Studies on breast cancer survivors and fatigue are more numerous than other cancer types. Karen Mustian, PhD, assistant professor at the University of Rochester Medical Center, James P. Wilmot Cancer Center in New York, recently completed a study on the impact of tai chi on breast cancer survivors. Participants undertook a 12-week program in which they participated in an hour-long tai chi class three times a week. And while the study group was small (11 tai chi participants and 10 in the control group), “we saw the control group getting more fatigued than the exercise group whose fatigue lessened over time,” Mustian says. (Read more about traditional Chinese medicine techniques in “East Meets West.”)
Larger studies are under way. Mustian is currently working on the YOCAS (Yoga for Cancer Survivors) study, the largest study of yoga’s effect on cancer survivors. Currently they have about 340 participants of varying cancer types. The study is being conducted at more than 20 sites nationwide.
“We are looking at fatigue, sleep disruption, and depression, and I can’t tell you the results because the study is ongoing, but anecdotally I hear from around the country that survivors are liking it.” She says researchers hope to reach the study’s accrual goal of 400 and complete the study in 2010.
While the precise exercise mechanisms that reduce fatigue are not known yet, both Schneider and Mustian agree that survivors first need to consult with their oncologists before starting any exercise program because of the potential for complications.
“It is best to have patients work with exercise specialists that have been trained in cancer rehabilitation so that a safe program can be developed,” Schneider says. “We have found that cancer survivors can benefit from low to moderate intensity exercise both during and following treatment. If there is not a cancer rehabilitation program available, then it is great both during and after cancer treatment to walk short distances with rest periods.”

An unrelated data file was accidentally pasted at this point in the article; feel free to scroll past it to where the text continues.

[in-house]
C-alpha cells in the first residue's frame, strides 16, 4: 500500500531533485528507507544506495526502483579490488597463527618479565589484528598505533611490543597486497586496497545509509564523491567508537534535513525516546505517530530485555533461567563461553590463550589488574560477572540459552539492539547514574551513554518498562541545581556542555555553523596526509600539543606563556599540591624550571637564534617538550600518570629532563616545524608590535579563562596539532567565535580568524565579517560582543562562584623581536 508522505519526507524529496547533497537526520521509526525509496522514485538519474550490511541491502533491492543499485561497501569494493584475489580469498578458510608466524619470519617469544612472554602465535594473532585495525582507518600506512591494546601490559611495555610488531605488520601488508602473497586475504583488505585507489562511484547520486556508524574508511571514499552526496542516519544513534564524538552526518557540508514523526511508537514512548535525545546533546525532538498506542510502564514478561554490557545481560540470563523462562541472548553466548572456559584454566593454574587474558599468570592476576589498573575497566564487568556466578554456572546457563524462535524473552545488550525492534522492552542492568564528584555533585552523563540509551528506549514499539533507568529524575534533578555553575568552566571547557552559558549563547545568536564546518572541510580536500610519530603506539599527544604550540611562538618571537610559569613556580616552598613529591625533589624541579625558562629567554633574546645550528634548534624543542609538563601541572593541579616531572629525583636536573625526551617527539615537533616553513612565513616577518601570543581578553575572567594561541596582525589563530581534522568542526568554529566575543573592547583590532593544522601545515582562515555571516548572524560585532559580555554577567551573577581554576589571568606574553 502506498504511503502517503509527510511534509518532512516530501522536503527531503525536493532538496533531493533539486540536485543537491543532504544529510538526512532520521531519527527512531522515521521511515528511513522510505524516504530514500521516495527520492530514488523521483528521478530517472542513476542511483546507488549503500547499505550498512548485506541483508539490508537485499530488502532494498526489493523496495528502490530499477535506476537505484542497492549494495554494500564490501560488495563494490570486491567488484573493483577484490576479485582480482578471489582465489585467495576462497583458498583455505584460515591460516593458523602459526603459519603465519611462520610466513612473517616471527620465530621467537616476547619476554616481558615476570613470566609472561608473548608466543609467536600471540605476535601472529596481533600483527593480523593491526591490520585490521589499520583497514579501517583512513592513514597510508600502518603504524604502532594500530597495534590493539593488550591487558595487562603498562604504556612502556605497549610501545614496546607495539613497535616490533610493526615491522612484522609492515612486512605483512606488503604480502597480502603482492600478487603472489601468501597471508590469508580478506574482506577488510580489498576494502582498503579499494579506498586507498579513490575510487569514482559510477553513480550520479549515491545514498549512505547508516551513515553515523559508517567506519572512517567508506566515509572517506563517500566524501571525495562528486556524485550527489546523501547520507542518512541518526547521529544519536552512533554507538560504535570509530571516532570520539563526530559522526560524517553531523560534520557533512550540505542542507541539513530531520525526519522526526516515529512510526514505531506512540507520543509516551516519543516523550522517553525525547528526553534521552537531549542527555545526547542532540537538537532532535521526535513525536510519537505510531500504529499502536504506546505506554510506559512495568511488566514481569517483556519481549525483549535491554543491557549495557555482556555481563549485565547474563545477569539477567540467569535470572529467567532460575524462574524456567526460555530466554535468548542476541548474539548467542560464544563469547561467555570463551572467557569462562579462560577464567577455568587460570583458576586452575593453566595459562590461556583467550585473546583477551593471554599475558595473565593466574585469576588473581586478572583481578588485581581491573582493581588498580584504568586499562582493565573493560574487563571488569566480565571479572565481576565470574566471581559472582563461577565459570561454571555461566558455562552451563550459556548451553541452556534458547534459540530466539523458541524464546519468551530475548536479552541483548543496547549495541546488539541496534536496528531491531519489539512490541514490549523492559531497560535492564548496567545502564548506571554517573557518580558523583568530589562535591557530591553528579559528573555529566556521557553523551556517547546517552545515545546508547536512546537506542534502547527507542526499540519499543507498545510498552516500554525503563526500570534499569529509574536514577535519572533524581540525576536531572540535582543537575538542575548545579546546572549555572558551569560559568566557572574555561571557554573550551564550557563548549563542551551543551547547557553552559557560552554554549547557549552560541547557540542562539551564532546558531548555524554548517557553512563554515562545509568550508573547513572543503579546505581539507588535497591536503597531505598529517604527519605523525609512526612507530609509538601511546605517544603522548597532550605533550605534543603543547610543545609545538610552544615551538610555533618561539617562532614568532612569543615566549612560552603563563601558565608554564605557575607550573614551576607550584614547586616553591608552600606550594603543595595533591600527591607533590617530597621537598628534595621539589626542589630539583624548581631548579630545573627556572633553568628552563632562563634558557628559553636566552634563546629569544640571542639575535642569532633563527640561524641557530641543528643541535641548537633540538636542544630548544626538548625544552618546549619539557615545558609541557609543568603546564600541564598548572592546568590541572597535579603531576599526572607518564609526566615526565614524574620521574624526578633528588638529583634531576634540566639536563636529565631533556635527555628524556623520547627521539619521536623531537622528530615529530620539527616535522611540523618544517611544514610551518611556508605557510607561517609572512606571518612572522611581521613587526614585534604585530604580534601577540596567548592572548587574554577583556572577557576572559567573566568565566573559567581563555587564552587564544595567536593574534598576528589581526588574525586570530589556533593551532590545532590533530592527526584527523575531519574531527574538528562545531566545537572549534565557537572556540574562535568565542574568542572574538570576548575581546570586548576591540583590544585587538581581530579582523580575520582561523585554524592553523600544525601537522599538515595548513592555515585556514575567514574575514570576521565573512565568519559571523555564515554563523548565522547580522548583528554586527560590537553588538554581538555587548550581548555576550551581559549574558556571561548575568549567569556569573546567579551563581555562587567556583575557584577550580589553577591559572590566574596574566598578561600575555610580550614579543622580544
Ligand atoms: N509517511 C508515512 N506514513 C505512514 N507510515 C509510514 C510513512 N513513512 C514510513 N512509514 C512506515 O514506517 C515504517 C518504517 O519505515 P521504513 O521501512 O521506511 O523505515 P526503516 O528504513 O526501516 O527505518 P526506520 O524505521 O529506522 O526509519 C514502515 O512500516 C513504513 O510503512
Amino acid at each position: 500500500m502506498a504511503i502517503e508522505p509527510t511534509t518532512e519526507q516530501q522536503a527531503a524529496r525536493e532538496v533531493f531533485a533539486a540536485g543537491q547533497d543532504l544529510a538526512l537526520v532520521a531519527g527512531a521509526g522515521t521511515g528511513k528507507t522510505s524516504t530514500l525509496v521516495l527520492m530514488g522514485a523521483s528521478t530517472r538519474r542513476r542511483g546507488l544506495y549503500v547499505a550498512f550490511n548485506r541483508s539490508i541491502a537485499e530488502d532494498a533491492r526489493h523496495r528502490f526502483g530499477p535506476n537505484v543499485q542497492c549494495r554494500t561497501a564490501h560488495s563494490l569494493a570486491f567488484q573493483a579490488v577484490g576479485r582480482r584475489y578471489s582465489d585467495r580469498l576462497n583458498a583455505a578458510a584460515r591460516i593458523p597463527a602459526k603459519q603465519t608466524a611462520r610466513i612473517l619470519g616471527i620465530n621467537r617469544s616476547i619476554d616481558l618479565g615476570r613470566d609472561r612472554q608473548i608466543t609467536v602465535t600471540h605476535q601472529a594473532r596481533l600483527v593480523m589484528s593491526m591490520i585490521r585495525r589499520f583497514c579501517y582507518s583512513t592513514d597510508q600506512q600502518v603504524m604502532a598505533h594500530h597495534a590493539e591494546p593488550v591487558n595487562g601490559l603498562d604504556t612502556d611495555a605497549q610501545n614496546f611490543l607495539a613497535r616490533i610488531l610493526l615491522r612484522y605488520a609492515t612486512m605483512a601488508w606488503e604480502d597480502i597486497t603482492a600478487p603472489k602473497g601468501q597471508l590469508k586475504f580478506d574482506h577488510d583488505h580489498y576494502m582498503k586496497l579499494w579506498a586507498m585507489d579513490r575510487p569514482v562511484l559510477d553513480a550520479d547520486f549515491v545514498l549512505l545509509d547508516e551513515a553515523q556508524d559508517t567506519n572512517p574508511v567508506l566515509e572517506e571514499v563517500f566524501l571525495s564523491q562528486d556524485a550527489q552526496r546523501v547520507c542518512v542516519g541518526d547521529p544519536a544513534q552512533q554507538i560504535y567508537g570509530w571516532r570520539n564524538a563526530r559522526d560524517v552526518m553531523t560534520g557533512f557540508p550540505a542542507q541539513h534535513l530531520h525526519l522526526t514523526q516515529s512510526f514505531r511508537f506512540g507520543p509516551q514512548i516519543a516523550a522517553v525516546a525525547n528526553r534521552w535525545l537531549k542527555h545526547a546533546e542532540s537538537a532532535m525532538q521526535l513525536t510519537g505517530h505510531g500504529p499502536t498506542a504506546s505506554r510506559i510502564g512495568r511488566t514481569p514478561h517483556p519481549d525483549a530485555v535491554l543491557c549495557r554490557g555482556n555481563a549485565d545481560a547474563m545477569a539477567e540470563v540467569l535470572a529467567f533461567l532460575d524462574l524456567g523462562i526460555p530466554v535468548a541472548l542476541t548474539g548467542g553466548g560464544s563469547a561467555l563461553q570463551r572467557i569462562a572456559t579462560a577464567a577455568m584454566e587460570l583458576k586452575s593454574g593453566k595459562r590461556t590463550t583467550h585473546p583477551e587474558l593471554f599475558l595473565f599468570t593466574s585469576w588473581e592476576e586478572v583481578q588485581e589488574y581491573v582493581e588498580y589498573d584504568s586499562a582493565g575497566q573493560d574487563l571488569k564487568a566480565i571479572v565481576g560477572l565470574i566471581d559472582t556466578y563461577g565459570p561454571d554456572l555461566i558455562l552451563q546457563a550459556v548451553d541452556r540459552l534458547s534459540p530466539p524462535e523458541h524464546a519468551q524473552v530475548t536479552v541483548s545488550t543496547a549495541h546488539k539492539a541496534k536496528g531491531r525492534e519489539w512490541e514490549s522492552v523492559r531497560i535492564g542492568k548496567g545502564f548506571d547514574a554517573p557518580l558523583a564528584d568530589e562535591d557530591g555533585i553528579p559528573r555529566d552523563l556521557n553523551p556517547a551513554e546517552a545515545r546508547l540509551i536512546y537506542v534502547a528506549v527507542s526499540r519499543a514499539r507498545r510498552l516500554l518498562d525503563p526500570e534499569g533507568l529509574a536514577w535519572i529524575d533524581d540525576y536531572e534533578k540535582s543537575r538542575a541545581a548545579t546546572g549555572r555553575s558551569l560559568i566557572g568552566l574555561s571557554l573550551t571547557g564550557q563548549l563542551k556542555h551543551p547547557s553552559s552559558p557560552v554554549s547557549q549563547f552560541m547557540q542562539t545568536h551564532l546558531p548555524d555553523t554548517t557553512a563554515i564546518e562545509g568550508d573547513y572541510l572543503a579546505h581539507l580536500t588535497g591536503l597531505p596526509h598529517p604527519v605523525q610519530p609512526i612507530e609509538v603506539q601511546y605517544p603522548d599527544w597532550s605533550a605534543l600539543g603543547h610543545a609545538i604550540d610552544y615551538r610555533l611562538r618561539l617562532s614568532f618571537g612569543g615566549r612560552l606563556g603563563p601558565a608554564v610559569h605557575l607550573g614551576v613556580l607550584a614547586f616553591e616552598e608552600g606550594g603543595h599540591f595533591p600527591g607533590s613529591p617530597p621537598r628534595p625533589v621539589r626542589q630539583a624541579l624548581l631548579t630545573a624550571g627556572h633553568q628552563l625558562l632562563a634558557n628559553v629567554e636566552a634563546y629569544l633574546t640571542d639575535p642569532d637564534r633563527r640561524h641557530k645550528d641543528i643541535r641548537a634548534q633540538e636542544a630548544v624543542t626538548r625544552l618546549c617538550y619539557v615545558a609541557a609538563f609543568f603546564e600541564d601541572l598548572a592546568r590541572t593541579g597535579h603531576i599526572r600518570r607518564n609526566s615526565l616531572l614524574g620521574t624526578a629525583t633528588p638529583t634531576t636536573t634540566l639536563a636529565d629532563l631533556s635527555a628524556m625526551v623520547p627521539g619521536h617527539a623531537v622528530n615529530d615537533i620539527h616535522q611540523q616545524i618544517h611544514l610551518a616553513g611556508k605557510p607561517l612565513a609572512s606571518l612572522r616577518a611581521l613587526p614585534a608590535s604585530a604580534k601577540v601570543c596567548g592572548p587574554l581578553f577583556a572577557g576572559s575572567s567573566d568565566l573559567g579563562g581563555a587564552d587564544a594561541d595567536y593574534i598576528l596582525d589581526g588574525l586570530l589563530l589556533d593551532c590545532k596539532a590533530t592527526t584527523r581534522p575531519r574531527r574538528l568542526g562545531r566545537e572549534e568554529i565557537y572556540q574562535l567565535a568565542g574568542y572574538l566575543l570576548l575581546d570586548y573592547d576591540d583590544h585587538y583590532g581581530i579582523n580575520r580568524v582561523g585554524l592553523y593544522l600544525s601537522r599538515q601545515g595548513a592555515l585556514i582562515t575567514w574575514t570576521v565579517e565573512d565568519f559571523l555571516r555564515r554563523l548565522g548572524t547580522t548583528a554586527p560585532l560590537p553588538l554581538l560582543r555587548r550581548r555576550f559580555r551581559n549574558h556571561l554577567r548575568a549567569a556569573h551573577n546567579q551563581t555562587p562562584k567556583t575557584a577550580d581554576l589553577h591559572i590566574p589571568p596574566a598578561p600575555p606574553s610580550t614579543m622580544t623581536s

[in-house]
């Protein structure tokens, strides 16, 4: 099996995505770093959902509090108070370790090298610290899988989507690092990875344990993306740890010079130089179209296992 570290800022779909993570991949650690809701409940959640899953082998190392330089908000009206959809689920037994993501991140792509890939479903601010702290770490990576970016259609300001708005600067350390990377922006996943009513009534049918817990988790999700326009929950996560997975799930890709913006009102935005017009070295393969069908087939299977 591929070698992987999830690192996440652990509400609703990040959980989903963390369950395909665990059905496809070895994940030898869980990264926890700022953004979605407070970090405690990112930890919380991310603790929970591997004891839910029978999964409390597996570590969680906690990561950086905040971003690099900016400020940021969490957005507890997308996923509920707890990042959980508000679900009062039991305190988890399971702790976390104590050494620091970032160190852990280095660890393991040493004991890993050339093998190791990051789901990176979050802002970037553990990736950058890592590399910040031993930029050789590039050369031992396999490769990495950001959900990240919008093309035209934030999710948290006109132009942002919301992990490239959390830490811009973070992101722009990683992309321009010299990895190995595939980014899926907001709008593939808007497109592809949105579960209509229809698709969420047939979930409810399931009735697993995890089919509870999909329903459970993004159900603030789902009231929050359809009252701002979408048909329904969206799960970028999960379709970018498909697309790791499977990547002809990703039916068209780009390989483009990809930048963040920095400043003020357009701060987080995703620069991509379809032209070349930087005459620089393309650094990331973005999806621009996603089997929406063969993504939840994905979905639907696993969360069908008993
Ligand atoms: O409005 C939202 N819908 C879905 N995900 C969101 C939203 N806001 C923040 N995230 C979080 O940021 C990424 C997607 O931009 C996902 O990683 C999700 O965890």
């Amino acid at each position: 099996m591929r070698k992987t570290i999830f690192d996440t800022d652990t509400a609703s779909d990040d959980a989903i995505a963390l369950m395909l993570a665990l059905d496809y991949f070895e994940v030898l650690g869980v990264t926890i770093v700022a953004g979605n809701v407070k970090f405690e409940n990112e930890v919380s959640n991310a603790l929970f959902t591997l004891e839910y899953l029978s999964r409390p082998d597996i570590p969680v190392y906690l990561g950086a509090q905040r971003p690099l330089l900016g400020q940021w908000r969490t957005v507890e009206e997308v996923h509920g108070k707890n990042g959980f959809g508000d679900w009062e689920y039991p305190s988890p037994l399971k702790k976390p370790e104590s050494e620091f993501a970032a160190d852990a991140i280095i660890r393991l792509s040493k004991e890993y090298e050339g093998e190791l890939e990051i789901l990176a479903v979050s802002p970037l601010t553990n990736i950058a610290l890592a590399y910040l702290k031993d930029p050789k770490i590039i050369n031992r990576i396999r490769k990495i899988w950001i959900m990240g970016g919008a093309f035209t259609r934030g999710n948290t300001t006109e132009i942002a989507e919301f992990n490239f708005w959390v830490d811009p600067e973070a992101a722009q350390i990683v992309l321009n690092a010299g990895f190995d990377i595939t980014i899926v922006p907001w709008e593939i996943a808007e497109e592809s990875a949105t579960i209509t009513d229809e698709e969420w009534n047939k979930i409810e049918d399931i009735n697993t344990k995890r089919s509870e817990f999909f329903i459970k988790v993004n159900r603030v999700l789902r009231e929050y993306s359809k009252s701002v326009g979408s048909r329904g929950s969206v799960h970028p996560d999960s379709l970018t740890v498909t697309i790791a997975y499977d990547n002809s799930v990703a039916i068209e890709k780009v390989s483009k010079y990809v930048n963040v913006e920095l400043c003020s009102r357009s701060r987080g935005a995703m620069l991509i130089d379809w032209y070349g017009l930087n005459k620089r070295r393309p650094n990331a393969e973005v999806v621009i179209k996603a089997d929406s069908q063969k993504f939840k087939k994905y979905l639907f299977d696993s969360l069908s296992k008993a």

Walking is something Mustian also recommends to patients. “About the only thing that has consistently overlapped between all the [exercise studies] and all the different doses, whether it is home-based or group, is basic walking, basic aerobic walking,” she says. “And I’m not talking about going out and running a marathon, just a good walking program or adding more steps by using a pedometer.”
Before joining Beat Cancer Boot Camp, Almli started with walking primarily because she was warned not to go to public places such as gyms because of her low blood counts during chemotherapy. Being outside, boot camp offered her the same freedom from the germs of a gym and from boredom of repetitive classes. It also offered her something else.
“Not only was the exercise energizing, but the comradery and support of other cancer survivors was instrumental in my mental recovery,” she says.
And although exercise helps Almli combat her fatigue, she emphasizes that exercise may also decrease her chances of recurrence.
“I was so happy on my last day of chemotherapy, but I was also scared because as I drove home I thought, ‘Now there is nothing to keep [the cancer] at bay,’ ” she says. Although retrospective exercise studies have shown only a modest benefit in preventing recurrence of breast cancer, for Almli, that research is enough. “Exercise is something you can do instead of worrying about [the cancer] coming back. Then you can say if it comes back, it comes back, and I have done everything I could do to keep myself healthy.”